In late 1928 upwards of 100 innocent indigenous men, women and children were brutally murdered to avenge the death of a white dingo trapper named Fred Brooks, who was killed by Aborigines after “taking liberties” with the wife of a Warlpiri tribesman.

One of many films presented in partnership with Blackfella Films, Coniston is a combination documentary-dramatisation of the Contiston massacre as told by Warlpiri, Waramunga, Anmatyerr and Kaytetje people. Based on a shameful episode of Australian history – the last large-scale massacre of Aborigines by whites – is an important exercise in educating modern audiences.

Croker Island Exodus

Croker Island Exodus

Also blending the documentary and dramatic forms is Croker Island Exodus, based on the true story of a Methodist mission on Croker Island off the coast of Arnhem Land.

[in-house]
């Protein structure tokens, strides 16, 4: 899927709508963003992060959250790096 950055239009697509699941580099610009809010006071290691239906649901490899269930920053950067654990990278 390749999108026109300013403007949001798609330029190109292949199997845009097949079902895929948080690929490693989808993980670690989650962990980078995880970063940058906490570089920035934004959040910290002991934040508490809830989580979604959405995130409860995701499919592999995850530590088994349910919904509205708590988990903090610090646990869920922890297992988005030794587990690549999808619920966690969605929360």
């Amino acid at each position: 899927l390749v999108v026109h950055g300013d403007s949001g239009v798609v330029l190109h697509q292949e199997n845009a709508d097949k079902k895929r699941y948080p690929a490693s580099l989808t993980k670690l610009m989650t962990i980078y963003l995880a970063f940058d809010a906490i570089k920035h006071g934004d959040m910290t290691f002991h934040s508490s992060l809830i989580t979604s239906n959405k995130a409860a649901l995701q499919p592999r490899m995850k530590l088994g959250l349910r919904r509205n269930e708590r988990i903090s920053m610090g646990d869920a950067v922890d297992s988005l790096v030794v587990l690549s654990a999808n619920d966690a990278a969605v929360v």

After the bombing of Darwin in 1942, the Australian government evacuated all white women and children from the far north of the Northern Territory, including Croker Island. The (white) missionaries refused evacuation, not wanting to abandon the 95 aboriginal children in their care, and instead embarked on an epic 44-day, 5,000-kilometre journey to Sydney by boat, truck, canoe and even by foot.

First-time feature director Steven McGregor combines dramatic reconstructions with interviews of three of the children who made the journey, now in their 80s, who reflect on their childhood as part of the Stolen Generation and their remarkable journey to sanctuary.

The First Fagin

The First Fagin